When I first started using Uber, it was hands-down a world beater. The app was slick, cool and modern – you felt great just using it. The drivers were often pros. The cars were mostly clean and nice – far nicer, for sure, than your average taxi. Uber clearly delivered a better experience than its competitors, which is why it quickly became a verb.
That was then, this is now. Uber is still a leading light of the gig economy but it no longer delivers a noticeably better experience than, say, Lyft or other car services. And of course there is the turmoil of the past year that has changed many people’s perceptions of the company. (A June survey said things were so bad that only 40 percent of U.S. adults had a favorable view of Uber.)
Uber’s troubles and the dwindling of the Uber experience, I contend, have nothing to do with its corporate strategy and everything to do with the company’s culture.
I first noticed something was amiss a few years ago when an Uber Black driver told me he was frustrated when the company began emphasizing lower-cost UberX fares, which were often not cost effective for drivers of big, expensive, gas-gulping vehicles like his.
“They stabbed us in the back,” he growled, adding that he and fellow drivers felt the company didn’t listen to them or care what they thought.
When your workforce starts talking like that, you know something’s very wrong.
But far worse was yet to come. In February, a former engineer wrote a blog detailing her experiences at Uber with sexual harassment and gender discrimination. That sparked investigations that revealed hundreds more complaints. Lawsuits followed. Bad press ensued.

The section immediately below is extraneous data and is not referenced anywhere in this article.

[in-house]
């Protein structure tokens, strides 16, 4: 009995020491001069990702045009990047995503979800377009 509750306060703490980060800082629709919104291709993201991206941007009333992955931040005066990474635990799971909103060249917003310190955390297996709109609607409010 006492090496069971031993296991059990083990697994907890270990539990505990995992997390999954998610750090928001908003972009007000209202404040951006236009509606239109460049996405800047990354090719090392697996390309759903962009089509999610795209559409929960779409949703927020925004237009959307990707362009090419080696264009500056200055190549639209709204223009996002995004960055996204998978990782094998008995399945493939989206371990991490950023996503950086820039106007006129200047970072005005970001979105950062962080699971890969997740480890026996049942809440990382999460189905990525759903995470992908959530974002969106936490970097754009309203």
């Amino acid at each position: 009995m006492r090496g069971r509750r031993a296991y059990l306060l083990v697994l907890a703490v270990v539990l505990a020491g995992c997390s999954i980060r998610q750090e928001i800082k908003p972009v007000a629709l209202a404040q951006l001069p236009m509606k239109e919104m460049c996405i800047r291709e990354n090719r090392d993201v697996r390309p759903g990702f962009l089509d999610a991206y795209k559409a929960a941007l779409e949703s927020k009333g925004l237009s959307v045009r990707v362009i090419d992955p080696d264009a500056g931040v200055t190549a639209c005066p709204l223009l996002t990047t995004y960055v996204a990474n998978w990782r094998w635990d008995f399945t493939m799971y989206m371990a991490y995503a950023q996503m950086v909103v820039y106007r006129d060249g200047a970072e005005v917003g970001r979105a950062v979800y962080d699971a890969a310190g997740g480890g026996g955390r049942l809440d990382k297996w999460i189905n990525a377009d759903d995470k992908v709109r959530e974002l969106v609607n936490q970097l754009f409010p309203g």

In the end, CEO Travis Kalanick resigned and Uber was pledging to implement no less than 47 fixes to its broken culture – everything from banning “aggressive values” to employee diversity boards and a complaint procedure to hold executives accountable.
Did it need to get to this point? Not at all. In my view, Uber’s troubles were utterly predictable and entirely preventable. If there’s one thing I’ve learned in business it’s that workplace culture eats strategy for lunch every time. You can have the world’s greatest business strategy and it won’t mean diddly if employees are unhappy. A company built on strategy alone and not on a strong employee culture is built on sand.
As an Uber fan and customer, my hope is Dara Khosrowshahi, Uber’s dynamic new CEO, understands that, and the company regains its footing. But one of the first comments Khosrowshahi made to employees last week makes me wonder. He said changes to the company’s culture must start at the grassroots level and that “if culture is pushed top down, then people don’t believe in it. Culture is written bottoms up.”
No, it’s not. The seed of culture is planted at the top by enlightened leaders who intentionally choose the business path less traveled. Once planted, culture works its way down until it infuses and enriches the whole organization. The organization and its employees, in turn, nurture and expand that culture.
They make it their own and work to protect it. Because it IS them, in a sense, and they are proud of it. The result of that pride – coupled with a sound corporate strategy – is a fantastic product or a world-beating experience.
And that is how the best companies become the best companies.